This year the summer interns focused their community development projects on: interviews with reintegrated trafficked boys; improved hygiene through the installation of hand washing stations at the local schools; waste disposal; and work on the child protection toolkit ‘Free to Be Me’. In just a short time the students were able to become part of the community and leave a lasting impact. Hear from the students:

“One of the biggest problem parents face when deciding to sell their child, is not being educated on the conditions the child will face. Listening to the stories the boys shared, you feel an urge to put a stop to this horrible issue.” – Lauren

“The students and teachers were very receptive and I am convinced that they will utilize the hand-washing stations effectively. I am hopeful that they will translate this practice to their homes. This could ultimately reduce illness and disease in the community.” – Alexa 

Of course as anyone who has worked abroad can attest to it is the final days of your stay in a new place when you realize you have learned a great deal more, even in a short period of time, than the impact you have undoubtedly left behind. So too was it difficult for our students to say goodbye, far too soon. Although, we know they are better
prepared for their future careers and will always receive a warm welcome in Ghana.

On behalf of USAIM and IOM Ghana we would like to thank you for your continued support and encourage you to tell others about our work! Please take part in the September fundraising initiative, where you can have a direct impact on our work through your own fundraising initiatives. See below (more details are available through Global Giving).

How does it work?

  1. create a fundraiser page on GlobalGiving.
  2. Fundraisers that raise at least $500 from at least 10 donors receive an additional $50 match for
    the project from GlobalGiving and become eligible for prizes
    —JetBlue tickets, flip cam, and more!
  3. The top three organizations with the most fundraisers that raise at least $500 from
    10 donors will win bonus awards of $2,000, $1,000, and $500 respectively.
Students learn how to use the hand-washing station
Students learn how to use the hand-washing station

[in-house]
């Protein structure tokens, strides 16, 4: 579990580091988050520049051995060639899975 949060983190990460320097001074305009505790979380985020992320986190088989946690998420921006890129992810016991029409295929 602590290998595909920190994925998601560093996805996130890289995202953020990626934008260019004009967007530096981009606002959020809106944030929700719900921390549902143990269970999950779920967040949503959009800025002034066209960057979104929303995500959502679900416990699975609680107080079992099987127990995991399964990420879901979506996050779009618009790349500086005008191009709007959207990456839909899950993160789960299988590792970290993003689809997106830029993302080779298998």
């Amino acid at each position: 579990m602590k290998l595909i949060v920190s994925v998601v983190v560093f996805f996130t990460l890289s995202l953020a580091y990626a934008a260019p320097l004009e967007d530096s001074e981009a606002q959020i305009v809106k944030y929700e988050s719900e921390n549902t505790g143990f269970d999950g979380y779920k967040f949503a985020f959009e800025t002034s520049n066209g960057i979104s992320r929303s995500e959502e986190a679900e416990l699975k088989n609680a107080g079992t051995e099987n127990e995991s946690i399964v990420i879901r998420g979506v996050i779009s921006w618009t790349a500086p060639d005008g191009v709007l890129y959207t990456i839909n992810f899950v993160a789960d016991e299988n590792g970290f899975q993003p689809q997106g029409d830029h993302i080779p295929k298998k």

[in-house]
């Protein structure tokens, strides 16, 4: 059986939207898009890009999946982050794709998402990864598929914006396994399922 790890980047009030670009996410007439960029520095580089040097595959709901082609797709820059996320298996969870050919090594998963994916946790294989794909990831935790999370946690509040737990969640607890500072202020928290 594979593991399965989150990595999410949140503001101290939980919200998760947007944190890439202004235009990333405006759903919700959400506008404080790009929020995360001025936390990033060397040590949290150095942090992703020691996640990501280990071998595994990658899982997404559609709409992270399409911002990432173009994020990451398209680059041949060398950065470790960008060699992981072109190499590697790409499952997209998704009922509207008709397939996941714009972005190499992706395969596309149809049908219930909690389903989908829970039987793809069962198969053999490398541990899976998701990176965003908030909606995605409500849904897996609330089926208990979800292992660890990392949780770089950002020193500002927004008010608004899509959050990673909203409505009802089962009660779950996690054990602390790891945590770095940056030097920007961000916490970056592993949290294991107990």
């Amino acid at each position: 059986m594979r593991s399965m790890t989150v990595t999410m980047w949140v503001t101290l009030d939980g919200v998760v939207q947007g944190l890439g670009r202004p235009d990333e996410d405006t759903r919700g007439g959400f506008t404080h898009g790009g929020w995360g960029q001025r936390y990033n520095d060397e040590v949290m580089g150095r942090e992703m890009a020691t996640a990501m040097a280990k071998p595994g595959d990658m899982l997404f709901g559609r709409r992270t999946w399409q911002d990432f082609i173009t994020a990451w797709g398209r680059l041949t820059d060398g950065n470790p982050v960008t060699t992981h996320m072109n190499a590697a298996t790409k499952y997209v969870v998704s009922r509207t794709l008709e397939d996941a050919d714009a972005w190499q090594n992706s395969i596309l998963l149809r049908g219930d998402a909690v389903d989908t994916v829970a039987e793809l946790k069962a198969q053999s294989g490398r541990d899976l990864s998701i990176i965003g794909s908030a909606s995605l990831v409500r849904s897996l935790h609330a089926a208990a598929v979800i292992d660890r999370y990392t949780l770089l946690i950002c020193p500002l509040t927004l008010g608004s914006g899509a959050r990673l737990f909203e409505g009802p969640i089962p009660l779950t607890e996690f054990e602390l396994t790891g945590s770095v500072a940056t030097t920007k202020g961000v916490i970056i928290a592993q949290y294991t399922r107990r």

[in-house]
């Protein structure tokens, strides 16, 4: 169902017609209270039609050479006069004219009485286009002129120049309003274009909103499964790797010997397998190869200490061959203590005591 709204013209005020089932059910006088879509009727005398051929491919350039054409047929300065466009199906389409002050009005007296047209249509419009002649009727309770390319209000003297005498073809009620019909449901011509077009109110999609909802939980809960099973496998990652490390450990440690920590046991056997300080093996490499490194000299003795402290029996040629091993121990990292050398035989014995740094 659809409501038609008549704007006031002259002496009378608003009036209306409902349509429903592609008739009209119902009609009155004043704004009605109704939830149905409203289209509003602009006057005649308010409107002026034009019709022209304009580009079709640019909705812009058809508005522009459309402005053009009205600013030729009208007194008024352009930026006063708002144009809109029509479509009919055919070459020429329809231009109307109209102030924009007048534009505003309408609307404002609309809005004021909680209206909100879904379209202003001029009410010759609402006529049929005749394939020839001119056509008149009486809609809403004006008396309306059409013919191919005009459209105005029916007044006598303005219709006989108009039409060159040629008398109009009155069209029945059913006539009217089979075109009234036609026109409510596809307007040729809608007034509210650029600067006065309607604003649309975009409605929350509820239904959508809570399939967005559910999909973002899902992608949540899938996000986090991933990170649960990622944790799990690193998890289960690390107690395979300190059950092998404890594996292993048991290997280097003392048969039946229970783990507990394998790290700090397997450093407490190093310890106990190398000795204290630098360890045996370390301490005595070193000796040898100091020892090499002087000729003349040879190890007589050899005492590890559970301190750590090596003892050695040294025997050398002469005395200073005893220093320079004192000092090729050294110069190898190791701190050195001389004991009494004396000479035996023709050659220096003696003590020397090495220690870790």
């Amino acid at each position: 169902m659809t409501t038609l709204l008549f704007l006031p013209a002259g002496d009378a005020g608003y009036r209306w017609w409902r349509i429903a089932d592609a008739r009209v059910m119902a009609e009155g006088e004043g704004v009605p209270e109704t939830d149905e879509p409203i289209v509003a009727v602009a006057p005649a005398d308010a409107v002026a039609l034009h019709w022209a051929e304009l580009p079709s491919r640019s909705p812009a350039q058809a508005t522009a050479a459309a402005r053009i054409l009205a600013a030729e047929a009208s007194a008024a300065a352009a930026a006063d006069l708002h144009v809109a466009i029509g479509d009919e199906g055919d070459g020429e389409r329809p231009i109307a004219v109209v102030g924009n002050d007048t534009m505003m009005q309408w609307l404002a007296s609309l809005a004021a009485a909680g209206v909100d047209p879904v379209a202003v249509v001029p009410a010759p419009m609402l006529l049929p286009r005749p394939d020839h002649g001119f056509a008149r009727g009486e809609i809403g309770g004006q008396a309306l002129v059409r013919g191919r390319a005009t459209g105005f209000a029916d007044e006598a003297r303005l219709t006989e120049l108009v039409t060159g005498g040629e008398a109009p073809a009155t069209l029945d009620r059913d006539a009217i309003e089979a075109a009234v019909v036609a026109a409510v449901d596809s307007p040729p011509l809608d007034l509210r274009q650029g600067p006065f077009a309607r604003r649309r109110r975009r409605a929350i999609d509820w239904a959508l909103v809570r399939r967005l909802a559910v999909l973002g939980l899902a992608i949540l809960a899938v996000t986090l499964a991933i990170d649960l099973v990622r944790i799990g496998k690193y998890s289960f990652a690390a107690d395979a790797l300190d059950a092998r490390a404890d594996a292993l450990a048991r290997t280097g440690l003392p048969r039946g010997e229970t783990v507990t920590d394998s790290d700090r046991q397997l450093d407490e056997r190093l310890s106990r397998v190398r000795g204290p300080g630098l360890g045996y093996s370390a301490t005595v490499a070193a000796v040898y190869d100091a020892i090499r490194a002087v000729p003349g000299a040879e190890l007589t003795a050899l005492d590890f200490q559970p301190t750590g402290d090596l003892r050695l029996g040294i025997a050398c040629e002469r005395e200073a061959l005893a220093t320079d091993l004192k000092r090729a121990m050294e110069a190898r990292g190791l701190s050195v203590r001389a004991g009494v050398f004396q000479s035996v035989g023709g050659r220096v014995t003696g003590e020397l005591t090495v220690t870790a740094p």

Jun 5, 2013

Field Journal of Child Protection Roll-out

Painting the
Painting the 'Tree of Life' - Nicola Simmonds

Excerpt from Diary of a Roll-out

 Tuesday - March 19, 2013

Today has been a long time coming. We’ve created a pilot Child Protection toolkit – with a special emphasis on counter trafficking/child protection - based on self-empowerment from within the communities. The information has been gathered not only from loads of research but from long and numerous discussions with, not only the Ghana Police Service and District Officers for Health, Social Welfare, and Education, but ultimately, and most importantly, from the communities themselves: the Chiefs and elders, the women, the men, the teachers and the children.

The plan is that today we paint a mural on the school wall of the Tree of Life – the community’s contract with themselves and with us, of their buy-in. We arrive at Agbagorme community at our pre-arranged meeting place and time – under the big tree to the side of the school grounds. We’re excited, ready to go and with a truck full of paint.

No-one’s there but us. We find out that not only are the teacher’s on strike but it’s market day. “Nothing will tear them away from market day,” says Doris, IOM’s Counter Trafficking officer and, for now, our head mobilizer. Yikes. We wait. And wait. A group of mothers arrive and sit near us but not with us. It’s something. Only it’s not – they’re here for another meeting. We wait some more. Finally, in dribs and drabs we get a rather large group of maybe 200, including school kids, parents and elders, the Chief.

Doris asks the community if they know what their responsibilities are as parents, as children and as elders. Our advice that the men should help with the parenting brings uproarious laughter – we’re a comedy act! Clearly, we have quite a journey ahead in the Responsible Parenting department, but the ice has been broken and we have their attention.

Next we ‘break ground’ on the wall: we paint a big white square – the empty canvas. Next the parents, one by one paint some roots – symbolizing that they will provide steady roots for their children in the form of Protection; the Chief and a teacher, plus a couple of elders paint the trunk – their buy-in for keeping an eye on things and taking action where necessary; then some women, chief/elders and a school teacher paint the branches;  and then everyone, but particularly the school kids paint the leaves and fruit with their handprints – their signature.

It was a hectic and happy day, which left the team hot and exhausted but pumped. We’d begun…

To keep reading the journal visit click on the link: http://iom.int/cms/en/sites/iom/home/news-and-views/feature-stories/feature-story-listing/diary-of-a-roll-out.html 


On behalf of USAIM and IOM Ghana we would like to thank you for your continued support and encourage you to tell others about our work! Stay tuned for more information about the upcoming Bonus Day 12 June – as a Superstar organization any donations made to us on GlobalGiving will be match 50% up to $1,000 per donor.

Little All About Me Booklet - Nicola Simmonds
Little All About Me Booklet - Nicola Simmonds